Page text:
Wednesday July 27th 2005, 6:35 am
Filed under: FCC, Free Speech, Government, Media Watch, Howard
Howard Stern hosts a controversial radio show. It is broadcast on FM and includes interviews with strippers.
Video of Stern doing the show is re-broadcast on cable television, basic cable’s “The E! Channel.”
Stern is moving his radio show from FM to satellite in 2006 to avoid FCC fines.
Indecency fines will greatly increase if the “Broadcast Decency Enforcement Act of 2005” becomes law.
Cable television isn’t currently subject to FCC fine for indecency, nor does the “Broadcast Decency Enforcement Act of 2005″ change that.
However, there are other bills in Congress which would apply FCC fines to basic cable, and Howard Stern may be preparing for this possibility, by going to Video on Demand, in which customers pay for an individual show.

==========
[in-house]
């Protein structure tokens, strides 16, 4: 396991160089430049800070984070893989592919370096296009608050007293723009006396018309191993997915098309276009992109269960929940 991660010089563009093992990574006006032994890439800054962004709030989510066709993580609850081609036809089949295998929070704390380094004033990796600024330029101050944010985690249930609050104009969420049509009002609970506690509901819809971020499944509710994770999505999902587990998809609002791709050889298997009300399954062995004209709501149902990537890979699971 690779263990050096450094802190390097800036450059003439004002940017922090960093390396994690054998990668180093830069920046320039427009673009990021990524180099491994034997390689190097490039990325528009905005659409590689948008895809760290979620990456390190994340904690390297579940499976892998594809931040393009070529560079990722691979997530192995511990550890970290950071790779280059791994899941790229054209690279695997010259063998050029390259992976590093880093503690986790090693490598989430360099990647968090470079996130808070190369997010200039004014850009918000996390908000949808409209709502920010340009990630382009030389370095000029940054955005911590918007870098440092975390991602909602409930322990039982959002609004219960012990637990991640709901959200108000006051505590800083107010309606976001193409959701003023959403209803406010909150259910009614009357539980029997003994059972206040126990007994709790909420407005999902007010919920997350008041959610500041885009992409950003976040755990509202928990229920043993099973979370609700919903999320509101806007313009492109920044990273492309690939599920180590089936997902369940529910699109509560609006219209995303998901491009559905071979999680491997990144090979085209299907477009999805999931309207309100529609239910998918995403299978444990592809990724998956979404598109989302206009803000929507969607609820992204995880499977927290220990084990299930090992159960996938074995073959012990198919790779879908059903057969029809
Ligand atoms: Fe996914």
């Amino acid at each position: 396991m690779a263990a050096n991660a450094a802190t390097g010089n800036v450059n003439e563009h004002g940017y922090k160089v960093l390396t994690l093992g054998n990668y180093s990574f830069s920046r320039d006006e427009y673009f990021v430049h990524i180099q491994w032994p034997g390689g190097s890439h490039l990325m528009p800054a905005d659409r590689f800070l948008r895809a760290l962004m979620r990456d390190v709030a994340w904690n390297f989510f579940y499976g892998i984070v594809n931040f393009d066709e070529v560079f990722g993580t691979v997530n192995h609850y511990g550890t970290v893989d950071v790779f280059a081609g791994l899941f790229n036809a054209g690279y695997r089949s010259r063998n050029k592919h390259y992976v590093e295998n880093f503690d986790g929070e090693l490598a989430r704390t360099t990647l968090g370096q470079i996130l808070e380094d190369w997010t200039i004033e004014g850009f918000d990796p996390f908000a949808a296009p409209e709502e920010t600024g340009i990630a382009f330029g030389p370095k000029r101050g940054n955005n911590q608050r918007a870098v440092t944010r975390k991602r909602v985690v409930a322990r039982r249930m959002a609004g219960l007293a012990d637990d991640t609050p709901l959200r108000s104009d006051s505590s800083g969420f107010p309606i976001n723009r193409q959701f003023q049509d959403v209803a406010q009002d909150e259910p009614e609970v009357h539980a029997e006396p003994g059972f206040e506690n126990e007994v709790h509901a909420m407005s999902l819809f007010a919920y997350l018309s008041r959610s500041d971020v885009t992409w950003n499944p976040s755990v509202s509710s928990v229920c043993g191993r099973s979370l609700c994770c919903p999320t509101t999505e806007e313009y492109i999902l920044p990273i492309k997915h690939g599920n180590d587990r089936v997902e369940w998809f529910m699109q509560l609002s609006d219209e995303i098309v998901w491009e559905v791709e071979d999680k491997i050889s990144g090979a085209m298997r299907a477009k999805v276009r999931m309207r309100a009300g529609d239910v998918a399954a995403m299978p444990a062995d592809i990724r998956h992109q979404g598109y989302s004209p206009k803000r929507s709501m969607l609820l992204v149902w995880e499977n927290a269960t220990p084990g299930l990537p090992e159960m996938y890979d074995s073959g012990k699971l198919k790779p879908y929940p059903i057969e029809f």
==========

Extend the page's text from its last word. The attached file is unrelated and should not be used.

From the Internet Movie Database:
Howard Stern’s move to Sirius satellite radio may be accompanied by a simultaneous move of the TV version of his show to Comcast Cable, where it would be available by subscription “on demand,” TV Week reported today (Monday).
The trade publication said that an uncensored version of Stern’s radio show could attract about a million video-on-demand subscribers. It quoted Cathy Rasenberger, a cable distribution consultant, as saying, “Having Howard Stern on subscription VOD is a killer application for the [video on demand] platform. … It would draw a lot of viewership. It would be as big a coup for Comcast as it was for Sirius.”
While the above passage implies the move to Video-on-Demand move is intended to cash-in on the greater ratings of showing naked strippers over pixilated strippers (who are pixilated on basic cable like the E! channel as a matter of tradition and not law), steering clear of possible legislation that may include fines for even pixilated strippers may be a motive.